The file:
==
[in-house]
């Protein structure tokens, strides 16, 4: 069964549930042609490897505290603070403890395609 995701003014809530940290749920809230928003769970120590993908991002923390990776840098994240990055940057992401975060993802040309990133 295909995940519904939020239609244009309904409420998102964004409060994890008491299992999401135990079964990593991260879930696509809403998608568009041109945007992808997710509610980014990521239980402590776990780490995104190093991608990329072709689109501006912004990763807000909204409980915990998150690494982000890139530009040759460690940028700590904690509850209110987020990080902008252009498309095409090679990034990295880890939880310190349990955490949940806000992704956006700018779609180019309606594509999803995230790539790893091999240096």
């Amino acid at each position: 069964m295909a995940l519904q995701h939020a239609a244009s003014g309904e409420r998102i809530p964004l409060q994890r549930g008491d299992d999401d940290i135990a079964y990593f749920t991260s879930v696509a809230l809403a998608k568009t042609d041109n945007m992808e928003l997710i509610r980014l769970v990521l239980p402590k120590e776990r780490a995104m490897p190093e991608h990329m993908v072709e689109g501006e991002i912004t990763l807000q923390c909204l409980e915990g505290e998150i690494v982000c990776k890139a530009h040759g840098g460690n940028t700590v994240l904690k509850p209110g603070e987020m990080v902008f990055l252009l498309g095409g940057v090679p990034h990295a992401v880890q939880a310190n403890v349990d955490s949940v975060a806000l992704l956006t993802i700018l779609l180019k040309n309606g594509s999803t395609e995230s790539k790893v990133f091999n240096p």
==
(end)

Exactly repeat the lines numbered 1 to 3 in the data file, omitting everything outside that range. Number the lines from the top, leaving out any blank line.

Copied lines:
[in-house]
């Protein structure tokens, strides 16, 4: 069964549930042609490897505290603070403890395609 995701003014809530940290749920809230928003769970120590993908991002923390990776840098994240990055940057992401975060993802040309990133 295909995940519904939020239609244009309904409420998102964004409060994890008491299992999401135990079964990593991260879930696509809403998608568009041109945007992808997710509610980014990521239980402590776990780490995104190093991608990329072709689109501006912004990763807000909204409980915990998150690494982000890139530009040759460690940028700590904690509850209110987020990080902008252009498309095409090679990034990295880890939880310190349990955490949940806000992704956006700018779609180019309606594509999803995230790539790893091999240096």
């Amino acid at each position: 069964m295909a995940l519904q995701h939020a239609a244009s003014g309904e409420r998102i809530p964004l409060q994890r549930g008491d299992d999401d940290i135990a079964y990593f749920t991260s879930v696509a809230l809403a998608k568009t042609d041109n945007m992808e928003l997710i509610r980014l769970v990521l239980p402590k120590e776990r780490a995104m490897p190093e991608h990329m993908v072709e689109g501006e991002i912004t990763l807000q923390c909204l409980e915990g505290e998150i690494v982000c990776k890139a530009h040759g840098g460690n940028t700590v994240l904690k509850p209110g603070e987020m990080v902008f990055l252009l498309g095409g940057v090679p990034h990295a992401v880890q939880a310190n403890v349990d955490s949940v975060a806000l992704l956006t993802i700018l779609l180019k040309n309606g594509s999803t395609e995230s790539k790893v990133f091999n240096p």